Following his BA in Psychology, he went on to receive an MS in Computer Information Systems. He was fascinated with the way "computers' hardware and software was patterned after what we know of the brain and how humans learn - and that even when we found we were wrong, that our models jumped to false conclusions, the computers still worked!"
He put writing on hold for several years, and only when going through a particularly difficult time in his life did he return to it. He wrote what would later become The Necropath during that time as a means of coping. Though he had by then outgrown longhand - this was his first work created on a computer. He developed a habit of printing a chapter, editing it with a pen, then redoing the chapter until it was right, on the computer, an IBM PS/1, which had "less power than the entry-level smart phones of today!"
Yet something happened as a result of all this. The coping mechanism became a much larger part of his life than it had ever been before, and he found a degree of hostility toward the novel's use of witchcraft and magic. For a second time, he set it aside and for a second time, forgot about it for several years.
One day, while his wife Keli was going through some boxes, she found a portion of the book's printout. She read it and wanted to know more about it. He told her the story and she liked it enough to encourage him to update it and to, at last "DO something with it!" She has not only been the driver behind The Necropath finding its way out of the darkness, but also she was the first editor for the work - and a great one!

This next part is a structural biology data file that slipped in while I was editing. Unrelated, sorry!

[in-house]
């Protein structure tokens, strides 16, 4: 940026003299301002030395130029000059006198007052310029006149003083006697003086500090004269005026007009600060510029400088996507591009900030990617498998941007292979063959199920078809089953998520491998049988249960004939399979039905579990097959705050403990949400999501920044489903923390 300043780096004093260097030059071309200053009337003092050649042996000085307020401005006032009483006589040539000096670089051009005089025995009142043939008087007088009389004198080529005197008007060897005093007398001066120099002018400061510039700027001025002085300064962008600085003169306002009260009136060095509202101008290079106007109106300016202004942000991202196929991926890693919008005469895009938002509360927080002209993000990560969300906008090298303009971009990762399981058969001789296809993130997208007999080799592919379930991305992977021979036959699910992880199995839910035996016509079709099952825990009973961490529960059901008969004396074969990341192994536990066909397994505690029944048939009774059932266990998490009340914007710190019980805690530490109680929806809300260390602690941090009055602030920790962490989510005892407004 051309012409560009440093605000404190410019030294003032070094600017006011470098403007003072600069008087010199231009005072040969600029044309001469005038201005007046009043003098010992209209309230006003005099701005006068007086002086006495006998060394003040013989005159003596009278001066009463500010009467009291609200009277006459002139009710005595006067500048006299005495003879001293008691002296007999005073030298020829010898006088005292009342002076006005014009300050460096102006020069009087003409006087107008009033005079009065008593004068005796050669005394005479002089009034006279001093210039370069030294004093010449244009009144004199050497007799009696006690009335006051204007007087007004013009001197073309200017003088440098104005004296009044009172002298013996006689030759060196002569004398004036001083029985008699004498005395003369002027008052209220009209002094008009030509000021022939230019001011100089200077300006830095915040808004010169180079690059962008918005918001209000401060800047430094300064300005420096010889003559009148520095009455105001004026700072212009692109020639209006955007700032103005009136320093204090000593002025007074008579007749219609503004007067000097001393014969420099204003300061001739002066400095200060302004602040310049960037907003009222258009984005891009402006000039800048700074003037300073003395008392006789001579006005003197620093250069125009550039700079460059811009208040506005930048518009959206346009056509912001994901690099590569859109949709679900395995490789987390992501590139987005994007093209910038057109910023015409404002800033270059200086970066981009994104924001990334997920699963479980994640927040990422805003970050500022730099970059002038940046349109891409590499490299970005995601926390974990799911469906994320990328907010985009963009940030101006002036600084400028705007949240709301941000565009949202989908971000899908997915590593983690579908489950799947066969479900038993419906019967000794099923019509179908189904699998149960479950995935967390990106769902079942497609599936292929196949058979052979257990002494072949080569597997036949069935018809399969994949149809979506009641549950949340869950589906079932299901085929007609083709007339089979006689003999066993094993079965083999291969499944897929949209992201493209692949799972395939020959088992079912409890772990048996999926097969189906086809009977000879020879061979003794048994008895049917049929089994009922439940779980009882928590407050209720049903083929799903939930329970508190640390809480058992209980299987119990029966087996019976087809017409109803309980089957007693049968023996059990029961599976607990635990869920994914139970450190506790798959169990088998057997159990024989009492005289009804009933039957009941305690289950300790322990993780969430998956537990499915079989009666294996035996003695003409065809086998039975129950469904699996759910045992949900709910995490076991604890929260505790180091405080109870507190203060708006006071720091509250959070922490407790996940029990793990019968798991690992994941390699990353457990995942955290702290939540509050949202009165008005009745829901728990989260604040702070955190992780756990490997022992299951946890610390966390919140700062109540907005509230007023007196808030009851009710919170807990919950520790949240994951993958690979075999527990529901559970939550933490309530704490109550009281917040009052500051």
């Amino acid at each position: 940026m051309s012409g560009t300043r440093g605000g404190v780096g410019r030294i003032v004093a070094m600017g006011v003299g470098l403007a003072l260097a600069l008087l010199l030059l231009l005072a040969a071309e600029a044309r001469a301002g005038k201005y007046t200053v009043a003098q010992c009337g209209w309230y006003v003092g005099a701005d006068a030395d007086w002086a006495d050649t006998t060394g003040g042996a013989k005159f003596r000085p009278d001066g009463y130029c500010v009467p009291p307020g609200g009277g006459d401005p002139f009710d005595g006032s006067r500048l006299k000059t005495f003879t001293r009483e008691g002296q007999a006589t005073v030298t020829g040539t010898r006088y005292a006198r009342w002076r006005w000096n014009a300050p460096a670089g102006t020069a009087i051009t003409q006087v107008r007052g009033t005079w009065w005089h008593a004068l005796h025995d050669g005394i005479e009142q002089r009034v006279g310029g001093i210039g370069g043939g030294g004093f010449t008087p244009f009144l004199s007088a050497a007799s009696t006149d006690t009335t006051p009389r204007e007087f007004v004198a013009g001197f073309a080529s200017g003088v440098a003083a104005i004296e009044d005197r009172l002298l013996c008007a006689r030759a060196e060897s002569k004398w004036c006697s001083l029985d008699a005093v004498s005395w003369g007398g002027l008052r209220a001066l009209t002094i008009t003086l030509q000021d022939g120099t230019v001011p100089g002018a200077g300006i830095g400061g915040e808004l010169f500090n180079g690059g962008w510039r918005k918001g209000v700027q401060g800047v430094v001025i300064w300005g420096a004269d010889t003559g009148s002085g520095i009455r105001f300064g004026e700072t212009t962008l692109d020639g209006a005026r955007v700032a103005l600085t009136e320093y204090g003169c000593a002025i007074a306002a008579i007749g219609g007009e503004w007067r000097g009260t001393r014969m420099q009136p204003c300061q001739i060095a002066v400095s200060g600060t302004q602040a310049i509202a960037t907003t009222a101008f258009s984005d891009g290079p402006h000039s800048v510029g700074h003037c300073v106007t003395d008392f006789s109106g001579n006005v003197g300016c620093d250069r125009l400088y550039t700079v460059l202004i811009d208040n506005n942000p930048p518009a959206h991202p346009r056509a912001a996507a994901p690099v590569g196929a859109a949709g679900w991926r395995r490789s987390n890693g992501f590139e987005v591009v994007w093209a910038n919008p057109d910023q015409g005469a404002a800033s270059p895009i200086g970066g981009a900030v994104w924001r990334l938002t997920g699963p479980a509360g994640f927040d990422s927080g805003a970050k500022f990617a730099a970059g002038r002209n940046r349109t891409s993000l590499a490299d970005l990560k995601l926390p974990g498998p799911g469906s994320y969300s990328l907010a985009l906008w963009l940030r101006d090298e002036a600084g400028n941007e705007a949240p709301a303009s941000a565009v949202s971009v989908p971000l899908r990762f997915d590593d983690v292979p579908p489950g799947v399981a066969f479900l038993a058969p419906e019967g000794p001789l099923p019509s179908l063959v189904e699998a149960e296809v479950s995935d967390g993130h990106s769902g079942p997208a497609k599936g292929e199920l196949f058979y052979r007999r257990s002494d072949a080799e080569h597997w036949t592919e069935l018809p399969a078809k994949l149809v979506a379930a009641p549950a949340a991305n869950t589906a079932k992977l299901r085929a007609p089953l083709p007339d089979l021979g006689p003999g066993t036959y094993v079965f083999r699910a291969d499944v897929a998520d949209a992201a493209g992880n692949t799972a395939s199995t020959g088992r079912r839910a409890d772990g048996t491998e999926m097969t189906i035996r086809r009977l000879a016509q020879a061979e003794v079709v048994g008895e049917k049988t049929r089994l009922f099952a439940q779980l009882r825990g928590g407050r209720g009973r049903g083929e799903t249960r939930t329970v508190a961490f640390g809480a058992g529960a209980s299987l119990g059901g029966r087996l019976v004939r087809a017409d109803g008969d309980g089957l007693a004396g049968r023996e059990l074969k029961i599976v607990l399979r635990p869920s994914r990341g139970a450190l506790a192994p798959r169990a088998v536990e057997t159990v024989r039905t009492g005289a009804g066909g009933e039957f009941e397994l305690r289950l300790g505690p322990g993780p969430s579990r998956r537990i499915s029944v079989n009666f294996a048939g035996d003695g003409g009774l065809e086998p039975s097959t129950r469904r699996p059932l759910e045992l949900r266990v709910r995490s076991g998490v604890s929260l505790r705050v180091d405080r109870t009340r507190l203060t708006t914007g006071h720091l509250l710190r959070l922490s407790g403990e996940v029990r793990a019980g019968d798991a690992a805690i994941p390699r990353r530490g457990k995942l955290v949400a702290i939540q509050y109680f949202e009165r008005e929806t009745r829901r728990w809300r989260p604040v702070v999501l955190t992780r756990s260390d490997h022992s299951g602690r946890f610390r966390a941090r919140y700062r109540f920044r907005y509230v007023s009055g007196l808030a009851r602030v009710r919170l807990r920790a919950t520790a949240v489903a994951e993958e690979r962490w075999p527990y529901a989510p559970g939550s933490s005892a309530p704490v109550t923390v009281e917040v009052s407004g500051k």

Searching out the original soft copies on backup disks, Christian began the slow process of editing and updating the novel. Some parts needing touching up, others he entirely rewrote. Months later, it was ready. Only one problem remained - it was over 800 pages long!
It was good, but too long for any publisher to take seriously, so he considered how to proceed. He suggested to Keli that he simply cut large chunks out of it, and she strenuously objected. She was concerned that it would ruin the flow and tenor of the book. Looking back, Christian knows she was right. What he did instead was to analyze the story closely, determine which were the minor storylines, and while they added to the overall book, assess whether they had to be in the "first" book or they could wait until the second, or even the third.
This because as Christian fleshed out the fictional(?) world of the Necrosphere, the Necropath, and all its rituals and rules, it became clear that this story's scope was always too large for one book. It would always have had to become at least a trilogy. As he analyzed each of the storylines, he mapped exactly how the story could be divided. Doing so enabled him to expand a minor storyline that had always intrigued him. In discussions with readers, it became clear that many also agreed.